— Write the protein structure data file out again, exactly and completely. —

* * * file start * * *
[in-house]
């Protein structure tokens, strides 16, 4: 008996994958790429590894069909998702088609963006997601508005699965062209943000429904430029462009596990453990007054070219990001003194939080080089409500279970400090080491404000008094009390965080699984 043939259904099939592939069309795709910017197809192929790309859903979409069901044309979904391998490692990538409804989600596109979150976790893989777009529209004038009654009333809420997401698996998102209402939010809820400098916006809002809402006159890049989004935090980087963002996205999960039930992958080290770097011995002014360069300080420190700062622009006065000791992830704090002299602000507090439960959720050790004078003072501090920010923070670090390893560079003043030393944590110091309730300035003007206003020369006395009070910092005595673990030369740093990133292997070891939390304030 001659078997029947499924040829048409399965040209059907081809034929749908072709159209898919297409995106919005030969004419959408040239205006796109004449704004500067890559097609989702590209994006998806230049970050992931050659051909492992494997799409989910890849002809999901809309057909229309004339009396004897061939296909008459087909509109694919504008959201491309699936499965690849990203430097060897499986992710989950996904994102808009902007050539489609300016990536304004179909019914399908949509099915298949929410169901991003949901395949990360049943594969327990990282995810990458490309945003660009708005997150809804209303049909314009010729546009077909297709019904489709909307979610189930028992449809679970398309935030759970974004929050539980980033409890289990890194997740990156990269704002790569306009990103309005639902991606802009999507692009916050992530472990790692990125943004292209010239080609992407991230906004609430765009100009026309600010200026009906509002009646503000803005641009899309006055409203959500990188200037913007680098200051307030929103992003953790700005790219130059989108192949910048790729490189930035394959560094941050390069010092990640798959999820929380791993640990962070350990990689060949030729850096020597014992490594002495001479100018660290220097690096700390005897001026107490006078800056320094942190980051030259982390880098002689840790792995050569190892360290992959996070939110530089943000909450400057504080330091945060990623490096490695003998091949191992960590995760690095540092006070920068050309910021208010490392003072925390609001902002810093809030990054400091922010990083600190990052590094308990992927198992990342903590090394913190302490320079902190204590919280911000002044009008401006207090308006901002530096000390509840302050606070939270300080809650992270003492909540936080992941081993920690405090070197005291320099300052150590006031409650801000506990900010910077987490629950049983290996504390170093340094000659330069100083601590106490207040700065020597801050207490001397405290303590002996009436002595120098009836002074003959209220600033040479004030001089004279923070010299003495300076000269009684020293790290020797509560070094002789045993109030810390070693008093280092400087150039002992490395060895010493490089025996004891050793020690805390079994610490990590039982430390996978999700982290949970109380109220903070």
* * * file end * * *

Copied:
[in-house]
């Protein structure tokens, strides 16, 4: 008996994958790429590894069909998702088609963006997601508005699965062209943000429904430029462009596990453990007054070219990001003194939080080089409500279970400090080491404000008094009390965080699984 043939259904099939592939069309795709910017197809192929790309859903979409069901044309979904391998490692990538409804989600596109979150976790893989777009529209004038009654009333809420997401698996998102209402939010809820400098916006809002809402006159890049989004935090980087963002996205999960039930992958080290770097011995002014360069300080420190700062622009006065000791992830704090002299602000507090439960959720050790004078003072501090920010923070670090390893560079003043030393944590110091309730300035003007206003020369006395009070910092005595673990030369740093990133292997070891939390304030 001659078997029947499924040829048409399965040209059907081809034929749908072709159209898919297409995106919005030969004419959408040239205006796109004449704004500067890559097609989702590209994006998806230049970050992931050659051909492992494997799409989910890849002809999901809309057909229309004339009396004897061939296909008459087909509109694919504008959201491309699936499965690849990203430097060897499986992710989950996904994102808009902007050539489609300016990536304004179909019914399908949509099915298949929410169901991003949901395949990360049943594969327990990282995810990458490309945003660009708005997150809804209303049909314009010729546009077909297709019904489709909307979610189930028992449809679970398309935030759970974004929050539980980033409890289990890194997740990156990269704002790569306009990103309005639902991606802009999507692009916050992530472990790692990125943004292209010239080609992407991230906004609430765009100009026309600010200026009906509002009646503000803005641009899309006055409203959500990188200037913007680098200051307030929103992003953790700005790219130059989108192949910048790729490189930035394959560094941050390069010092990640798959999820929380791993640990962070350990990689060949030729850096020597014992490594002495001479100018660290220097690096700390005897001026107490006078800056320094942190980051030259982390880098002689840790792995050569190892360290992959996070939110530089943000909450400057504080330091945060990623490096490695003998091949191992960590995760690095540092006070920068050309910021208010490392003072925390609001902002810093809030990054400091922010990083600190990052590094308990992927198992990342903590090394913190302490320079902190204590919280911000002044009008401006207090308006901002530096000390509840302050606070939270300080809650992270003492909540936080992941081993920690405090070197005291320099300052150590006031409650801000506990900010910077987490629950049983290996504390170093340094000659330069100083601590106490207040700065020597801050207490001397405290303590002996009436002595120098009836002074003959209220600033040479004030001089004279923070010299003495300076000269009684020293790290020797509560070094002789045993109030810390070693008093280092400087150039002992490395060895010493490089025996004891050793020690805390079994610490990590039982430390996978999700982290949970109380109220903070």